Electronic Arts Patents For Matchmaking Algorithm And Difficulty Adjustment Appear Online
In 2016, Electronic Arts has filed two patents at the United States Patent and Trademark Office that are bound to change your playing experience by a considerable amount. Those patents have appeared online giving us some more information as to what they are about and make us think what impact they’ll have on the company’s games.
Those two patents will strongly affect the way you play. They include an innovative way of adjusting the given game’s difficulty mode to your playstyle and creating an online matchmaking algorithm which takes you play style, preferences, and playtime in account when creating a match. Both are awaiting approval so it might be a long time before we see them in action.
Let’s see what Electronic Arts is trying to do. The first patent focuses on making a dynamic difficulty adjustment system for the company’s games. This system will calculate your player experience and adjust the gameplay accordingly so that it keeps you engaged. Even though it sounds tempting it may cause problems to both casual and hardcore players when they realize their gameplay has been rearranged to fit the game and not their preferences.
The second one is a bit more complex. It’s named Engagement Optimized Matchmaking (EOMM) and includes a matchmaking algorithm for multiplayer games that takes your playstyle, experience, and sportsmanship into account before matching you with another player. Electronic Arts wants to first introduce this system in 1v1 battles but is confident that it can not only be used for video games. The research paper reads:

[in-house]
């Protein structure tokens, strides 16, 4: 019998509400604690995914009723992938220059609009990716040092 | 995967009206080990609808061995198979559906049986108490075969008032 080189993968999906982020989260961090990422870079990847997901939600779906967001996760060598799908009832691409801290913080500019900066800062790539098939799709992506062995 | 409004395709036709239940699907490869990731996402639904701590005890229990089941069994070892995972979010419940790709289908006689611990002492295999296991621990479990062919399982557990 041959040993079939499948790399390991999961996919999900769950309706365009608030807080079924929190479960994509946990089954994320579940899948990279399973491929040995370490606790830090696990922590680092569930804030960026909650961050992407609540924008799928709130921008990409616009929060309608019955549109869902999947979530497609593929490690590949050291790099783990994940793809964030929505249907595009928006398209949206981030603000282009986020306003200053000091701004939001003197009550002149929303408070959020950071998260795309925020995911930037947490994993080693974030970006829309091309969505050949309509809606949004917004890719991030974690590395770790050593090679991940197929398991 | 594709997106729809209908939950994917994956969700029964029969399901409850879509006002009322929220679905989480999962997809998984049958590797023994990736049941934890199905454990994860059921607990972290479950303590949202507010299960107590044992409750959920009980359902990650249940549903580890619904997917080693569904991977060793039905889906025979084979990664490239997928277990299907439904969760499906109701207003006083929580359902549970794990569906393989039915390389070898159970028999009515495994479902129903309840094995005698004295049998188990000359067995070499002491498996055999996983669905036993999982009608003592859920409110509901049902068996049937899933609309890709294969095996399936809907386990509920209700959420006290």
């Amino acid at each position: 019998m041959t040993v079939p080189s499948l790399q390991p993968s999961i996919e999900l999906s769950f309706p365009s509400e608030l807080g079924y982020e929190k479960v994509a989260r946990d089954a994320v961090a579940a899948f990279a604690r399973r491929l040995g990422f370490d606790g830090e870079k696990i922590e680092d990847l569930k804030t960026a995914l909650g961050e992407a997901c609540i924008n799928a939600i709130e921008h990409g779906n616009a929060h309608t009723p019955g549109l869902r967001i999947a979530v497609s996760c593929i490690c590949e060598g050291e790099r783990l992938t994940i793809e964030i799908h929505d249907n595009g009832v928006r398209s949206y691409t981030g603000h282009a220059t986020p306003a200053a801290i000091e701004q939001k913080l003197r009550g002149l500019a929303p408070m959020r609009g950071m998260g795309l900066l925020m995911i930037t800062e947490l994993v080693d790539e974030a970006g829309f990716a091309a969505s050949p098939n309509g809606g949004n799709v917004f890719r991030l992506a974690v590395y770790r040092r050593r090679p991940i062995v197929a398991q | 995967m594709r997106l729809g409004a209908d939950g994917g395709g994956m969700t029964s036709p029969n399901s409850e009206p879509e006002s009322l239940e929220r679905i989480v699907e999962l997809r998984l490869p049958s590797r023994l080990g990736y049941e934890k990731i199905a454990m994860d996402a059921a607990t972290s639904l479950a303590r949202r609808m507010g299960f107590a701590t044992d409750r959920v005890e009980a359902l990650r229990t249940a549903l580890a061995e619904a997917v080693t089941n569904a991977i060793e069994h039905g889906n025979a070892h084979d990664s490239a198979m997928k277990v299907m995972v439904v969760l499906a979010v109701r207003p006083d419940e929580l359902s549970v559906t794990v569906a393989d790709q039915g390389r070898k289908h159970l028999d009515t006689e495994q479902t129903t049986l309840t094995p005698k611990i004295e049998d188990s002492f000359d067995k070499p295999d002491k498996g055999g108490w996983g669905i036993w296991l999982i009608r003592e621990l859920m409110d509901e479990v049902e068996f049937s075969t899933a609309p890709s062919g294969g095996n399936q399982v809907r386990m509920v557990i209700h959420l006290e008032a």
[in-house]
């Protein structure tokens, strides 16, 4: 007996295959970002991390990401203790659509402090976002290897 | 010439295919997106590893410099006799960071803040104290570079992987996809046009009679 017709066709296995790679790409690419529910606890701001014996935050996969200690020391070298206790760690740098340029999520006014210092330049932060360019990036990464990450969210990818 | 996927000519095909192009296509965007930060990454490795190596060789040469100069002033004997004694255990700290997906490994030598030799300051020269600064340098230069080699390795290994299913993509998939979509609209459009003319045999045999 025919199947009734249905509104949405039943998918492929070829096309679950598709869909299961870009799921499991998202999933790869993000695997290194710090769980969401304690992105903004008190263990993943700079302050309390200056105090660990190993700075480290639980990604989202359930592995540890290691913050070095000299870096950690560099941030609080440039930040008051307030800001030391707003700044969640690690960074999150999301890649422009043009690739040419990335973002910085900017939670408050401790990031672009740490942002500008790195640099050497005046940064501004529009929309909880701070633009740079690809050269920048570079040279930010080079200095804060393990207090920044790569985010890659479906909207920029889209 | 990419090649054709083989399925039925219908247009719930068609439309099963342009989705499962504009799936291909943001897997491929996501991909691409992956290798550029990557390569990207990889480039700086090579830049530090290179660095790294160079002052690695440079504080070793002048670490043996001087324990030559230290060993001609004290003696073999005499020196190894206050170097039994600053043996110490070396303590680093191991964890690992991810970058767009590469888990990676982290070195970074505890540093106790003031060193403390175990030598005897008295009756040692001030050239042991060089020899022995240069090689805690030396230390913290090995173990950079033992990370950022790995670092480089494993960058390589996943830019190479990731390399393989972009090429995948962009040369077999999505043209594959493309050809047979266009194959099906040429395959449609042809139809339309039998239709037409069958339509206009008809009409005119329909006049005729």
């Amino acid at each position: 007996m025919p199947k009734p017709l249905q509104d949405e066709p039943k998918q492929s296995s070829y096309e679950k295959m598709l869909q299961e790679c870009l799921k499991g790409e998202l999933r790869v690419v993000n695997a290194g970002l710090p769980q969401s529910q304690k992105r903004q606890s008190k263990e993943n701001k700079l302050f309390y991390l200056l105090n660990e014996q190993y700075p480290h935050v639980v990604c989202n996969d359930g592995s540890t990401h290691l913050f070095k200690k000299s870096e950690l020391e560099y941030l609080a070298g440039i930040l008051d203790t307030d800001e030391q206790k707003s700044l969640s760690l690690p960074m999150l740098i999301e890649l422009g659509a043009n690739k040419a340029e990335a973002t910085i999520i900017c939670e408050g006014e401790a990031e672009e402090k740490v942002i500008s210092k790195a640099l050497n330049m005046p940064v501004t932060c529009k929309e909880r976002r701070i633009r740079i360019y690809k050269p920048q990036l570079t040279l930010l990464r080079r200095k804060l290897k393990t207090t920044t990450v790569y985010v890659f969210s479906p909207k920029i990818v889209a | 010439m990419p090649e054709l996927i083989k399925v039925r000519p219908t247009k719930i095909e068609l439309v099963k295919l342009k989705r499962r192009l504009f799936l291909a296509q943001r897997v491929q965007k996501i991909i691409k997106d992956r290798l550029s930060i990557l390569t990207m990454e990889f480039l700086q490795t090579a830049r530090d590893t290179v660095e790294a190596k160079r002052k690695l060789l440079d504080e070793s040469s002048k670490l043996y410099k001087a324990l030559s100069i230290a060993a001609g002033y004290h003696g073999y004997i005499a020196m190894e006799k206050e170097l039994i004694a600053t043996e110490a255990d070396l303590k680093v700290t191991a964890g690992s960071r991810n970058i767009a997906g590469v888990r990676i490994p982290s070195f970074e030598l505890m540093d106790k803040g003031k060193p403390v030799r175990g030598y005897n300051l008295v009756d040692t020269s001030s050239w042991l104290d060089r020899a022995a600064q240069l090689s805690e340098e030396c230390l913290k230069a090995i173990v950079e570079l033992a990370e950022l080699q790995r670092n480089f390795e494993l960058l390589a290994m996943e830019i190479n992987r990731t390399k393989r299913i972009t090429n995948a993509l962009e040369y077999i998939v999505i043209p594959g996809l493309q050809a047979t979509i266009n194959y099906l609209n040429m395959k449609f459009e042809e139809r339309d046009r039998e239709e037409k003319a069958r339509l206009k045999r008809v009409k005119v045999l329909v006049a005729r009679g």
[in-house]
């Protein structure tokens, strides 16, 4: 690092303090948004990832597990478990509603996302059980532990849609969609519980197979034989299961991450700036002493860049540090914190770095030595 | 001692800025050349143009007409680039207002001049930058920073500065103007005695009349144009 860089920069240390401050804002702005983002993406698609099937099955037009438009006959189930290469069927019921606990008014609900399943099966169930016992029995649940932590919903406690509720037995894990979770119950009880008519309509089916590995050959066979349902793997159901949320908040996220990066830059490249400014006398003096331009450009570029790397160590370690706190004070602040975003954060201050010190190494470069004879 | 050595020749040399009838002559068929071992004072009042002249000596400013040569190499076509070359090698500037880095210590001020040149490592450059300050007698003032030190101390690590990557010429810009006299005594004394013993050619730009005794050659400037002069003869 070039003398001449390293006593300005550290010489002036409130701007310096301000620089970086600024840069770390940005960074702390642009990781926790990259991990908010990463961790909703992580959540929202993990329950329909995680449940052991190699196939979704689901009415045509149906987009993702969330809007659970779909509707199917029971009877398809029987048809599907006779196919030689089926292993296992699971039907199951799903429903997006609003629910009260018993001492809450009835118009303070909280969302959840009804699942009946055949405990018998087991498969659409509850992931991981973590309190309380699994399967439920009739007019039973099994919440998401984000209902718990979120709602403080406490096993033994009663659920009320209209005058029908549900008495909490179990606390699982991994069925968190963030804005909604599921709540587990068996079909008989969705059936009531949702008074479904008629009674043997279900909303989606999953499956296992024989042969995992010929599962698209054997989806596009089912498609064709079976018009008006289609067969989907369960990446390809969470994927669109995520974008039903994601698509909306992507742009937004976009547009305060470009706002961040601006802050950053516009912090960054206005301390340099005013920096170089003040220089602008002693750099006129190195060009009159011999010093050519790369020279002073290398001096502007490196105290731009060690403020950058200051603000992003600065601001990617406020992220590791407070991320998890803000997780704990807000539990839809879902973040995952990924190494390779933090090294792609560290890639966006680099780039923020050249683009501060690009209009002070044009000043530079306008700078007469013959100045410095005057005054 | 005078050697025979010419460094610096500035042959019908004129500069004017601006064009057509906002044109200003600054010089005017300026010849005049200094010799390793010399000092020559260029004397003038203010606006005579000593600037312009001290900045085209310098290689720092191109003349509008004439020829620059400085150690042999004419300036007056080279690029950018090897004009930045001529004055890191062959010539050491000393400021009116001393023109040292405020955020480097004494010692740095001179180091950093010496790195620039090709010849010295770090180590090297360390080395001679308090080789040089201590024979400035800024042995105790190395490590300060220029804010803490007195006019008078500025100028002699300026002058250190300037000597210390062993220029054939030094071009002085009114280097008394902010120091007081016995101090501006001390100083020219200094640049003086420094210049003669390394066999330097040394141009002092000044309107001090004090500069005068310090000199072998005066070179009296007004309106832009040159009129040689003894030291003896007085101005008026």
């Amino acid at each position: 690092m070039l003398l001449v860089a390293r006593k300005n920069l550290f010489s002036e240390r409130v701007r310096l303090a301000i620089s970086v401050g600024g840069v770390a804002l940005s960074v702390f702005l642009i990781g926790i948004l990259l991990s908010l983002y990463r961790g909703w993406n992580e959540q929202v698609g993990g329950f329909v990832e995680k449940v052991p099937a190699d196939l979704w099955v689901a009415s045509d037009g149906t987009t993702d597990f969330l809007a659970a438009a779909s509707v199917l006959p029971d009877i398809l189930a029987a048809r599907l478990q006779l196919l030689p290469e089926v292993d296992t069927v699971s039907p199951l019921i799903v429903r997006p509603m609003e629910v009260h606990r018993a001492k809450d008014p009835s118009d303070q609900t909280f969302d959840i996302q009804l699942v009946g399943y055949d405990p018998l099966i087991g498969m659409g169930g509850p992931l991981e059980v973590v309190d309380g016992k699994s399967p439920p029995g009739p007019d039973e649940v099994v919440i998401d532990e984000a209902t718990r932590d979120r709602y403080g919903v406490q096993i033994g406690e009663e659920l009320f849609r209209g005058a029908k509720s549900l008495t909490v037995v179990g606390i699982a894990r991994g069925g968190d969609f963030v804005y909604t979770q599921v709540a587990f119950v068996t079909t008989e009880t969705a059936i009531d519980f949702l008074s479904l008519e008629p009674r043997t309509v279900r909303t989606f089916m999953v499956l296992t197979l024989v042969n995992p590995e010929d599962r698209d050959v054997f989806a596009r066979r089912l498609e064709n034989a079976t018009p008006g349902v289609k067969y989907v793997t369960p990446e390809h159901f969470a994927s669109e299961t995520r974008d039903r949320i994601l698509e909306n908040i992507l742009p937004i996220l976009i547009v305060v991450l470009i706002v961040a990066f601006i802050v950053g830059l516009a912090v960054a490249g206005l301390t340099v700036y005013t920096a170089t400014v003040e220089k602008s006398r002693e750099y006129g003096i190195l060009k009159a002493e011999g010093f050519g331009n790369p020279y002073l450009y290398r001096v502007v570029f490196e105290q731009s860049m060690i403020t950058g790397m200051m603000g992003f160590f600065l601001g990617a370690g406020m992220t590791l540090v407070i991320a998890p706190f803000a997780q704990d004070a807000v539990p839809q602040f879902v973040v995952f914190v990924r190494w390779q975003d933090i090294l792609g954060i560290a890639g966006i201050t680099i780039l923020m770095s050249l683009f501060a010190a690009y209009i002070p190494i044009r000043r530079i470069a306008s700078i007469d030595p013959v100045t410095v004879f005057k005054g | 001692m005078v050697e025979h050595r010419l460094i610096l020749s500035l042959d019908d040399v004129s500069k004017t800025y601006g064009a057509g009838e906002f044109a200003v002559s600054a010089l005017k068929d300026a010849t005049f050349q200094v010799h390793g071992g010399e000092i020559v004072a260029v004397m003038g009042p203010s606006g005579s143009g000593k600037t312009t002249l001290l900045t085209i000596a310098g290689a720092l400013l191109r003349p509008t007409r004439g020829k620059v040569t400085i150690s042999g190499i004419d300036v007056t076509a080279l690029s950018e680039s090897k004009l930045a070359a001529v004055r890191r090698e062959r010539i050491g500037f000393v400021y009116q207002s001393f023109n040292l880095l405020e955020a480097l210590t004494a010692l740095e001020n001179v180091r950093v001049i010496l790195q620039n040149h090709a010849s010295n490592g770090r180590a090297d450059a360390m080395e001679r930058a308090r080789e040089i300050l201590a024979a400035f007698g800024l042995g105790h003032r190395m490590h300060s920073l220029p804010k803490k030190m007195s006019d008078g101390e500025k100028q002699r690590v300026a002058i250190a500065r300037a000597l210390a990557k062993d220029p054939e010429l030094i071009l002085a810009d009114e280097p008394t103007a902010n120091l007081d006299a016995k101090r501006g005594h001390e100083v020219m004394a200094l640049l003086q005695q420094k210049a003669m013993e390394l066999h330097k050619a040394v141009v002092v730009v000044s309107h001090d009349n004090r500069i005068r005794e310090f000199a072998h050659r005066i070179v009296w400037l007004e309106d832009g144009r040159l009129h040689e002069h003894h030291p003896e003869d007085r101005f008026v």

“We can change the objective function to other core game metrics of interest, such as play time, retention, or spending. EOMM allows one to easily plug in different types of predictive models to achieve the optimization.”
The same (kind of) patent is also filed by Activision one of the biggest antagonists of EA. Both patents are also calculating your spending tendencies in the games you play so microtransactions have a huge role to play in this.
Electronic Arts patents may seem harmless at first sight but the second one can easily be accountable for players spending more and more money on EA’s games. For what it’s worth they are just patents awaiting approval so we shall know the outcome of their use when and if they get approved.